Kiri Bath


Kiri bath (milk rice) is a traditional Sinhalese dish served at almost all festivals, ceremonies and special occasions. Watching Priyantha feed his wife a piece of kiri bath with his own hand was bizarre and rather uncomfortable. I would run a million miles if someone tried to hand-feed me, but this is an age-old tradition in Sri Lanka and it is believed to bring good luck and strengthen family unity.


  • 440 g (15½ oz/2 cups) medium-grain white rice
  • pinch of salt
  • 500 ml (17 fl oz/2 cups) coconut milk*
  • 250 ml (9 fl oz/1 cup) coconut cream*


Wash the rice well and place in a saucepan with enough water to cover the rice by 2.5 cm (1 inch). Add a pinch of salt and bring to the boil. Stir through the coconut milk and bring back to the boil, then reduce the heat to low, cover and simmer for 15-20 minutes, or until the rice is cooked (the rice should be moist and sticky). Stir in the coconut cream and cook for a further 3-5 minutes, uncovered, stirring occasionally, until the coconut cream has been absorbed.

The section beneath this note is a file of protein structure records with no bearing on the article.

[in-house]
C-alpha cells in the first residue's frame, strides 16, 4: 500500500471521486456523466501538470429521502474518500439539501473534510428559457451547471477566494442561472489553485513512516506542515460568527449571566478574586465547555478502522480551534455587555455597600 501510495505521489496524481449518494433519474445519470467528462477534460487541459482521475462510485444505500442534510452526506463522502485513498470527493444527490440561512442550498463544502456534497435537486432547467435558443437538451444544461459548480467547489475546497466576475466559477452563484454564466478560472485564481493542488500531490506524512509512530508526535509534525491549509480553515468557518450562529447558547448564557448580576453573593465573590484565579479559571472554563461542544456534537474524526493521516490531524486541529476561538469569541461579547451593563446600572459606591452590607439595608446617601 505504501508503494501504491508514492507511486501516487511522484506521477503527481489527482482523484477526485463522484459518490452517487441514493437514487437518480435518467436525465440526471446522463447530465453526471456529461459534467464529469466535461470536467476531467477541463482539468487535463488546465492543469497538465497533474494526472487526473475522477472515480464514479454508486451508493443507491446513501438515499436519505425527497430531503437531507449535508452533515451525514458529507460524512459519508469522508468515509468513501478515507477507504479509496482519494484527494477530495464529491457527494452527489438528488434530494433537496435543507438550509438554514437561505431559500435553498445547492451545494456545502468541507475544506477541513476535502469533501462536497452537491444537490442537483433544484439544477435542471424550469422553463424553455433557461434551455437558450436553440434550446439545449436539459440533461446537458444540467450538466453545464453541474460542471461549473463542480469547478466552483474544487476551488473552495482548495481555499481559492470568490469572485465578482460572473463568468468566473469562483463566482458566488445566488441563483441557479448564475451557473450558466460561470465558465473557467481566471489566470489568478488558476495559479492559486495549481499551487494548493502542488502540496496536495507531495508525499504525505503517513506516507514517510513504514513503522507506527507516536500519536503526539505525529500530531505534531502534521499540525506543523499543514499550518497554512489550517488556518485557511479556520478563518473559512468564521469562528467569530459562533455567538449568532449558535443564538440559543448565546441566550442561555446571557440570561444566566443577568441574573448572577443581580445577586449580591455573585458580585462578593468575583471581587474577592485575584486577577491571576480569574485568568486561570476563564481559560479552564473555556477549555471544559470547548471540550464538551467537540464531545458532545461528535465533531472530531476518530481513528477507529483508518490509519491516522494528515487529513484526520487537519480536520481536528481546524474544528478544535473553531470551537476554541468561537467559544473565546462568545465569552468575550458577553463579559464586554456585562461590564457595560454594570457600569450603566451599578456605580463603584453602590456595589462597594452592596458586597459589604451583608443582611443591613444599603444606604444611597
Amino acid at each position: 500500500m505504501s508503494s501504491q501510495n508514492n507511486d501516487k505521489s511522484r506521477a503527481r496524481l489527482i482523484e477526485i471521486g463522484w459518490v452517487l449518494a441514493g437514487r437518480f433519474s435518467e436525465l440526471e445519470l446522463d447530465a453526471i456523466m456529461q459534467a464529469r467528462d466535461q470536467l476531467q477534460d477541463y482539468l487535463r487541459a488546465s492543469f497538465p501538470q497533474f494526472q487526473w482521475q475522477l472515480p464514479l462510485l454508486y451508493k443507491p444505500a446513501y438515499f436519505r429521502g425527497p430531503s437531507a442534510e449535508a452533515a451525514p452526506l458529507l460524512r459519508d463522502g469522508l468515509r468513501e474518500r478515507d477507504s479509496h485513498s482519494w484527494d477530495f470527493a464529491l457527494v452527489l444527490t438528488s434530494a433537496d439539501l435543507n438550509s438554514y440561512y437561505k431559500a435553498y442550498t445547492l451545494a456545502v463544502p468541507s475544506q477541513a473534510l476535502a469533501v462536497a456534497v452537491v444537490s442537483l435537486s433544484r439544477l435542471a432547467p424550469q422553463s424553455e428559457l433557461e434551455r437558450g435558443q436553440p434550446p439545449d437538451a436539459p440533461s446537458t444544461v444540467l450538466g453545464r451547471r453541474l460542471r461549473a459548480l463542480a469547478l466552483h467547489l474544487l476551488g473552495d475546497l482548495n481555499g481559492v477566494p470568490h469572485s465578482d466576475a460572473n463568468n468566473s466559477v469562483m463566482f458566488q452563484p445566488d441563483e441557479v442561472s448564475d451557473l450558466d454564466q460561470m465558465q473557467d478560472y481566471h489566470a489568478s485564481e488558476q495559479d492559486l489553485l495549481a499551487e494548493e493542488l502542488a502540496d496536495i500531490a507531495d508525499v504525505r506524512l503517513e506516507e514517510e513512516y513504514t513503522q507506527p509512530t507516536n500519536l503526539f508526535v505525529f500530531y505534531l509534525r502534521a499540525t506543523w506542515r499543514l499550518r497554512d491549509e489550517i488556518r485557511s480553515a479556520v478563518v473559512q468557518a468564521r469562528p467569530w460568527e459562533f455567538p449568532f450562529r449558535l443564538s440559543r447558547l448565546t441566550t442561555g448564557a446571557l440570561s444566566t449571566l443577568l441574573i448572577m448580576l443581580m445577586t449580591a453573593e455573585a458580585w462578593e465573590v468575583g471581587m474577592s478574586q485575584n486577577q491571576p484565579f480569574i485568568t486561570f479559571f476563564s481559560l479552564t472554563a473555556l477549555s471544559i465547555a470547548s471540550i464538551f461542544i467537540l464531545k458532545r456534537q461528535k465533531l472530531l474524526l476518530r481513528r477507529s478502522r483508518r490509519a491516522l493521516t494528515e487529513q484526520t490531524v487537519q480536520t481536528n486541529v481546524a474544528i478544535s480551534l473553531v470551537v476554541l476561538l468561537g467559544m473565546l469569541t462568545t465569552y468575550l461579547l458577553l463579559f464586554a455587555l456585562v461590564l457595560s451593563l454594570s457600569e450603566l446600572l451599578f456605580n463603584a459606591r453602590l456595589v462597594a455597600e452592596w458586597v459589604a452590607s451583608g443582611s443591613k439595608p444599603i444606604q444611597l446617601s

Pour into a lightly greased 20 x 30 cm (8 x 12 inch) tray or large shallow dish. Flatten down the rice with a spatula, and allow to cool slightly for 15 minutes. Kiri bath is traditionally cut into diamonds or squares, and served warm or cold topped with a spoonful of seeni sambol or lunu miris.